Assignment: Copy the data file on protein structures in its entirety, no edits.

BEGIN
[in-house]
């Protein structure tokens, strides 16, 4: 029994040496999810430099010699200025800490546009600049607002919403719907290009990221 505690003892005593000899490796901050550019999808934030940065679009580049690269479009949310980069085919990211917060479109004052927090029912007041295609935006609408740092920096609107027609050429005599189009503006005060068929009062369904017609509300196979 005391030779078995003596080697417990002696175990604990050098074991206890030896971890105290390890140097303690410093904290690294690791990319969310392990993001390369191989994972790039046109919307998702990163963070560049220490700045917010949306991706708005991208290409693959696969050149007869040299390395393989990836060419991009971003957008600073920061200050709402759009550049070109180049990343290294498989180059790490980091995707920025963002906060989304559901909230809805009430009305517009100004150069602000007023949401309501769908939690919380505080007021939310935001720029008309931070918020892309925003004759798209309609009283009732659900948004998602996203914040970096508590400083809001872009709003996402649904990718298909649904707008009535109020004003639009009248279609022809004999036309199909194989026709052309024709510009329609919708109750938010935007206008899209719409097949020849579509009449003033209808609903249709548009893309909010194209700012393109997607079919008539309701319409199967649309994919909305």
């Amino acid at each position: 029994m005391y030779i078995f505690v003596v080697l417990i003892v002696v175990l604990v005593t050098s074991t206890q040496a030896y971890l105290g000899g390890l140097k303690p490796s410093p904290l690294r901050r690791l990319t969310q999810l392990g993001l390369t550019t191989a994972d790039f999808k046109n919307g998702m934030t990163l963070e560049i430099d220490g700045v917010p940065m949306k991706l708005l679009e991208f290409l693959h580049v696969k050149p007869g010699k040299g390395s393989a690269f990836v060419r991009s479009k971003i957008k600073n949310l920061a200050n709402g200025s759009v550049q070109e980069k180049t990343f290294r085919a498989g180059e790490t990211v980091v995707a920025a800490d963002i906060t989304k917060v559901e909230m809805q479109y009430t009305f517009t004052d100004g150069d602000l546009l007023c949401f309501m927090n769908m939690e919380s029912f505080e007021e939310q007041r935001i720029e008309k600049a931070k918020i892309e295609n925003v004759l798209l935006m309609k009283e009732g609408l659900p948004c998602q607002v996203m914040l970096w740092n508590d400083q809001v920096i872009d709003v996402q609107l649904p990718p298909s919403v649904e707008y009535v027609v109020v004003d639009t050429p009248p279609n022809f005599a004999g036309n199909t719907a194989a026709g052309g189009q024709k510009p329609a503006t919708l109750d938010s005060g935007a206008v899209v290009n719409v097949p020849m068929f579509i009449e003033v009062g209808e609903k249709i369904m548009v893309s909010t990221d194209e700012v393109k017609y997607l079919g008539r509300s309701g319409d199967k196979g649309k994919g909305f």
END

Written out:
[in-house]
């Protein structure tokens, strides 16, 4: 029994040496999810430099010699200025800490546009600049607002919403719907290009990221 505690003892005593000899490796901050550019999808934030940065679009580049690269479009949310980069085919990211917060479109004052927090029912007041295609935006609408740092920096609107027609050429005599189009503006005060068929009062369904017609509300196979 005391030779078995003596080697417990002696175990604990050098074991206890030896971890105290390890140097303690410093904290690294690791990319969310392990993001390369191989994972790039046109919307998702990163963070560049220490700045917010949306991706708005991208290409693959696969050149007869040299390395393989990836060419991009971003957008600073920061200050709402759009550049070109180049990343290294498989180059790490980091995707920025963002906060989304559901909230809805009430009305517009100004150069602000007023949401309501769908939690919380505080007021939310935001720029008309931070918020892309925003004759798209309609009283009732659900948004998602996203914040970096508590400083809001872009709003996402649904990718298909649904707008009535109020004003639009009248279609022809004999036309199909194989026709052309024709510009329609919708109750938010935007206008899209719409097949020849579509009449003033209808609903249709548009893309909010194209700012393109997607079919008539309701319409199967649309994919909305």
């Amino acid at each position: 029994m005391y030779i078995f505690v003596v080697l417990i003892v002696v175990l604990v005593t050098s074991t206890q040496a030896y971890l105290g000899g390890l140097k303690p490796s410093p904290l690294r901050r690791l990319t969310q999810l392990g993001l390369t550019t191989a994972d790039f999808k046109n919307g998702m934030t990163l963070e560049i430099d220490g700045v917010p940065m949306k991706l708005l679009e991208f290409l693959h580049v696969k050149p007869g010699k040299g390395s393989a690269f990836v060419r991009s479009k971003i957008k600073n949310l920061a200050n709402g200025s759009v550049q070109e980069k180049t990343f290294r085919a498989g180059e790490t990211v980091v995707a920025a800490d963002i906060t989304k917060v559901e909230m809805q479109y009430t009305f517009t004052d100004g150069d602000l546009l007023c949401f309501m927090n769908m939690e919380s029912f505080e007021e939310q007041r935001i720029e008309k600049a931070k918020i892309e295609n925003v004759l798209l935006m309609k009283e009732g609408l659900p948004c998602q607002v996203m914040l970096w740092n508590d400083q809001v920096i872009d709003v996402q609107l649904p990718p298909s919403v649904e707008y009535v027609v109020v004003d639009t050429p009248p279609n022809f005599a004999g036309n199909t719907a194989a026709g052309g189009q024709k510009p329609a503006t919708l109750d938010s005060g935007a206008v899209v290009n719409v097949p020849m068929f579509i009449e003033v009062g209808e609903k249709i369904m548009v893309s909010t990221d194209e700012v393109k017609y997607l079919g008539r509300s309701g319409d199967k196979g649309k994919g909305f």